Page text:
Ok, last feature we're going to consider today, controller remapping. Since I play on console, I'm using a controller, not keyboard and mouse. This causes a good amount of hand fatigue and a requirement for some dexterity. As I've gotten older the number of basketball hand injuries have made holding buttons in certain configurations difficult. Elden Ring does have some controller remapping, but it's rather limited.
My play style is usually on melee builds and I rarely use magic. One of my favorite weapons in the game is Moonveil, which has a great weapon art call Transient Moonlight. While I love using this weapon, to perform Transient Moonlight requires that I hold L2, then press R2 within a given window of time. If you press R2 too soon you do a move that leaves you open to counter attacks. If you press the buttons too close together you sheath your sword. In an ideal world I wouldn't have to worry about this and I could assign Transient Moonlight to say the up button on the d-pad. That button defaults to Sorcery which I never use. There's no option to assign a single button to weapon arts. Skills can be assigned, and in fact they're defaulted to L2, but some weapon arts require more than one press to execute. Another option would be to allow the player to assign double tap of buttons to perform the action. This doesn't work for everyone, as tap windows can be challenging for some.
So what does this have to do with exploration? Well, the more extensible we make our button assignments the more we give the player the power to customize their experience. For example, if we're able to assign actions to buttons maybe we could assign the action of jumping off Torrent to a single button and make it separate from calmly dismounting. While small, the ability to control Torrent a bit easier makes a huge difference when exploring. On more than one occasion I found myself mashing at the buttons trying to remember how to get off my magical pony. In an effort to make exploring more pleasant, using Torrent should be a delight.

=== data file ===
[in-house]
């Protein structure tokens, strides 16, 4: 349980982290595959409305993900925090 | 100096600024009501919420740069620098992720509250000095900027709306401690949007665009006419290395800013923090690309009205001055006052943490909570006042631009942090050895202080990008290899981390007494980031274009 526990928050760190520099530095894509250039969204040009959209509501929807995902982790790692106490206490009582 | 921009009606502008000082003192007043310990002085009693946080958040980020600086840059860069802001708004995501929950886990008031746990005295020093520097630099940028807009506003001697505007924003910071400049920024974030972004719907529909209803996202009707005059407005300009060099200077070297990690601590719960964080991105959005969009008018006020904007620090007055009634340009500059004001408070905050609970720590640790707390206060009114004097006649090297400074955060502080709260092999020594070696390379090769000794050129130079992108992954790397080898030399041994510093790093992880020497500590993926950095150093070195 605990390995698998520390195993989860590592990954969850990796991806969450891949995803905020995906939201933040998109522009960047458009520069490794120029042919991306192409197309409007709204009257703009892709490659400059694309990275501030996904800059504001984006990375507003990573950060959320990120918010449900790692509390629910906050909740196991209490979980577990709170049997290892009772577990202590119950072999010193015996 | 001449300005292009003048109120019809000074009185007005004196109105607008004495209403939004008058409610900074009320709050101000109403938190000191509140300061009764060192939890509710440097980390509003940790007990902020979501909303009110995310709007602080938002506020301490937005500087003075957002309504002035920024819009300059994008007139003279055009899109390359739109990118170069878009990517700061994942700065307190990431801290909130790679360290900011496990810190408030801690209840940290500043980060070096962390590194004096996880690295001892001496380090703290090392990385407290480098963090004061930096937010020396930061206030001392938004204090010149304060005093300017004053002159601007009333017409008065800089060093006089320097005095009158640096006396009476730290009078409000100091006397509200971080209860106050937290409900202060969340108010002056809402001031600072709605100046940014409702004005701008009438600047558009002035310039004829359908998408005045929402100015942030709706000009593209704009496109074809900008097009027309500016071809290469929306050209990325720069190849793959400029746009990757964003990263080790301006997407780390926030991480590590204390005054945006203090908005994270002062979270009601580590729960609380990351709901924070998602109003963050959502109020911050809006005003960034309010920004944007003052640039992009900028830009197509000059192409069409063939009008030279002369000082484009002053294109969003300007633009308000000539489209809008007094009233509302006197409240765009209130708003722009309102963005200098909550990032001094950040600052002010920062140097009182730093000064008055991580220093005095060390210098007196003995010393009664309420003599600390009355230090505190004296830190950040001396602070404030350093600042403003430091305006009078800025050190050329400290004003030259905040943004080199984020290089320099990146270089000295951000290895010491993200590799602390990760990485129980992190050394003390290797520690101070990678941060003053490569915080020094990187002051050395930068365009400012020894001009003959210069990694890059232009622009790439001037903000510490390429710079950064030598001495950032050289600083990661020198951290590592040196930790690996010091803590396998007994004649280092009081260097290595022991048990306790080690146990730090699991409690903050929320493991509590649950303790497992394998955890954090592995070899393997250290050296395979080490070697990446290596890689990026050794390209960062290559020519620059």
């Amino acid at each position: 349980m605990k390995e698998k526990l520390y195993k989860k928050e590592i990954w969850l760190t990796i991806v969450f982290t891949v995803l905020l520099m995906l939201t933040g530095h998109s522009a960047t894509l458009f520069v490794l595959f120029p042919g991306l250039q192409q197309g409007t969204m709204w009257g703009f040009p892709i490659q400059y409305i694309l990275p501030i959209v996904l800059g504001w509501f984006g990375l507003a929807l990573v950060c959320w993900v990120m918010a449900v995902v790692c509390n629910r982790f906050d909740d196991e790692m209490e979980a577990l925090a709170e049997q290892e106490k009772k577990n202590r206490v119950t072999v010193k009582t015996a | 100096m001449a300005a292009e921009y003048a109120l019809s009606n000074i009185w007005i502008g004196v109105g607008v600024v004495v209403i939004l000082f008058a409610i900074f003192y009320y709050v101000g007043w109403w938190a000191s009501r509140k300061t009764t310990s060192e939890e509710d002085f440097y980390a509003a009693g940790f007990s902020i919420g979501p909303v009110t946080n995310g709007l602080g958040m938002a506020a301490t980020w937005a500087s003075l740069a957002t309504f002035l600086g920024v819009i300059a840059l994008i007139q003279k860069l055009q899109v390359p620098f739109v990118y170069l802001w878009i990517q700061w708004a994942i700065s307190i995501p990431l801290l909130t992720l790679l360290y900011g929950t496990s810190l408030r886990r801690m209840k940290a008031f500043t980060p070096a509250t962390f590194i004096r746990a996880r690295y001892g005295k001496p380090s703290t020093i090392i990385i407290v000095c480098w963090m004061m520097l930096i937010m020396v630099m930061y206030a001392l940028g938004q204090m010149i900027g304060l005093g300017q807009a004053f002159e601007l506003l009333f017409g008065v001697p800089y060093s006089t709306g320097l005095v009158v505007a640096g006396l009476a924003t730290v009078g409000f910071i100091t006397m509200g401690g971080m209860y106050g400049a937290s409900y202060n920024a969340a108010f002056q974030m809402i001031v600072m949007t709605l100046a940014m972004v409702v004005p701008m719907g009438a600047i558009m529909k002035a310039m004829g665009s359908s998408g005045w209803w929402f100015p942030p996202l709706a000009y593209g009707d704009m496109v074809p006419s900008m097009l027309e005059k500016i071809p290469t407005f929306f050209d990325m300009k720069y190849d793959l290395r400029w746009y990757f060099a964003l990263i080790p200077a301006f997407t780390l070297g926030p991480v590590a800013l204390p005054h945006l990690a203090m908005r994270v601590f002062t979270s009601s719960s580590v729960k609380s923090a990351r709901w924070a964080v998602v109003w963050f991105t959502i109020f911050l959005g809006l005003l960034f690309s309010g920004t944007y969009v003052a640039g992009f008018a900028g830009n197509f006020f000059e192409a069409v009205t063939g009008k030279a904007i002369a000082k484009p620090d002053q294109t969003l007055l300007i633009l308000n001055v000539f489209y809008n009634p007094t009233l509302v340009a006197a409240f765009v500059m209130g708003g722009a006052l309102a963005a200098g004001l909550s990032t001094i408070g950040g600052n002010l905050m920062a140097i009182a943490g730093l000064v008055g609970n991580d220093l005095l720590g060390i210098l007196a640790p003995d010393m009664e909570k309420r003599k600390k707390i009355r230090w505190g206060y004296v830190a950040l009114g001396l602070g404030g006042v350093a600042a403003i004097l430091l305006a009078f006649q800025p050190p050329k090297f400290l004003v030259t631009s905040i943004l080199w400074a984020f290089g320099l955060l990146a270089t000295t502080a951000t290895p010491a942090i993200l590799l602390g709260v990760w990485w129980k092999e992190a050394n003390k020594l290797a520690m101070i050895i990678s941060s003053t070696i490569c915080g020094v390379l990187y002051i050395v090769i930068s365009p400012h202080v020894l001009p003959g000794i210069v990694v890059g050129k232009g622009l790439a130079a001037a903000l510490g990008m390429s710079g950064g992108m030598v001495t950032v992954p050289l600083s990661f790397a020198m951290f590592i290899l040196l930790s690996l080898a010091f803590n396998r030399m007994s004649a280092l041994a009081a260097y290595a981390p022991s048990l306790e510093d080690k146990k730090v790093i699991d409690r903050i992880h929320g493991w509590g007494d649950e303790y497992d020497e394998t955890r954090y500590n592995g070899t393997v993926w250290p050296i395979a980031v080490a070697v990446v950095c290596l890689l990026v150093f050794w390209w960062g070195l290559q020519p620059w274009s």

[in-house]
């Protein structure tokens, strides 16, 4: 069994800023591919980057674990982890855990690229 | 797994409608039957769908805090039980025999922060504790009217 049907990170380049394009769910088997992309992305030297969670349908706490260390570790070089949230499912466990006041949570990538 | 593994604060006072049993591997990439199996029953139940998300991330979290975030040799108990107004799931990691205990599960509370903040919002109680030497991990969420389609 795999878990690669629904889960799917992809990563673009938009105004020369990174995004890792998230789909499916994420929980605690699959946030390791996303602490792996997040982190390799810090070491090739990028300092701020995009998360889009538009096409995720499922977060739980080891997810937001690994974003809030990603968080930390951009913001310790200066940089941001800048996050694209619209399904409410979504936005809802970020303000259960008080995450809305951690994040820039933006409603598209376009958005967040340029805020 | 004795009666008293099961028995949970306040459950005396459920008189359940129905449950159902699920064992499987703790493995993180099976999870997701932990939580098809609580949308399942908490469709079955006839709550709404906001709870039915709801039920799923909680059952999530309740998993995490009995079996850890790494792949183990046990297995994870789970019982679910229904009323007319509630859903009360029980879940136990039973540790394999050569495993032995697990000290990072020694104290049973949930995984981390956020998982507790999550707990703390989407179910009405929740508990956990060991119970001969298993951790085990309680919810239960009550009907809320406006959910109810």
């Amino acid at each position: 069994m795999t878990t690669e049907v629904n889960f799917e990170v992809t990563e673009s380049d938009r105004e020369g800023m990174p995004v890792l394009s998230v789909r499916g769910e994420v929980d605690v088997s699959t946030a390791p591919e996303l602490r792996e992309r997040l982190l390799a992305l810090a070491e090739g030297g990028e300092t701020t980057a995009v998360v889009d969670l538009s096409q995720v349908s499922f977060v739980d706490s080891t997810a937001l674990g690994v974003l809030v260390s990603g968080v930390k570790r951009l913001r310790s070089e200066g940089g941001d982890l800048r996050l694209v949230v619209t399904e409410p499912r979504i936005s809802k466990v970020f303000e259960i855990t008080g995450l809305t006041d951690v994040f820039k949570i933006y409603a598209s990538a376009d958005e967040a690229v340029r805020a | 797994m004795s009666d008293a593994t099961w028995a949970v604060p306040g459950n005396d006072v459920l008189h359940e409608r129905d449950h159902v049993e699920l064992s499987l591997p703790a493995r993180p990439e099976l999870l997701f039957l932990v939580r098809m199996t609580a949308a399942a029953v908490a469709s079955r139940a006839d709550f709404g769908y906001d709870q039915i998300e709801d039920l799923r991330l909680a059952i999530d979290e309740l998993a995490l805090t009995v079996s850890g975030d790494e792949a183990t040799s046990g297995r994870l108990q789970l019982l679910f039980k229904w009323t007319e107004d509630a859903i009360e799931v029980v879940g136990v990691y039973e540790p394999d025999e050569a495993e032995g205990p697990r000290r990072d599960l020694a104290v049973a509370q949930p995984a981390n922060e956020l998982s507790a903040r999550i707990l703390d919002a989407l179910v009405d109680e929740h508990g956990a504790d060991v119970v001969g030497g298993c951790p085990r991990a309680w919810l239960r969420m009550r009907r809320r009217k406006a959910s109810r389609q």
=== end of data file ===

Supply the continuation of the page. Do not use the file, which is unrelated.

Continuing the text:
Dark Souls 1
When I played Dark Souls for the first time I had similar experiences. I wanted more, but I didn't want to deal with the difficulty. I just wanted to explore the world and have fun. I found Cheat Engine and decided to play Dark Souls on PC just so I could use it. It was great. I couldn't die, except falling, and I could specify which weapon I wanted to play with. All of a sudden every side quest, area and weapon become open to me. All of the lore or connection between NPCs became tangible. The world of Dark Souls became richer because I "cheated". That's the intent with all that I've written above about Elden Ring. I understand I could play it on PC (PS 5 at the moment), but the point here is that every user could have the chance to experience the game in their own way.
Accessibility is for Everyone
Lately, these types of features have been placed under accessibility. See The Last of Us Part II and Ratchet and Clank as recent examples. Seeing how many accessibility features these two games have is inspiring. As an industry I feel we have a long way to go with respect to accessibility, but these are good steps forward. But the best thing about accessibility features is that they're not just for people with needs, they can help everyone. These features can be optional and opt-in, as long as anyone can change them at any time. No one is forcing the person who wants to play Elden Ring at its current difficulty to play with any of the settings I've described. What I'm advocating for is adding options to make the game more open and accessible to everyone. By doing so we can share our stories with more people. We can create shared experiences and bring others into the conversation.
If this is something that interests you, take a look at Ratchet and Clank and also the ABX patterns from ablegamers. If you're in the UK, check out Special Effect as a local charity. Both organizations do amazing things and are worth a look.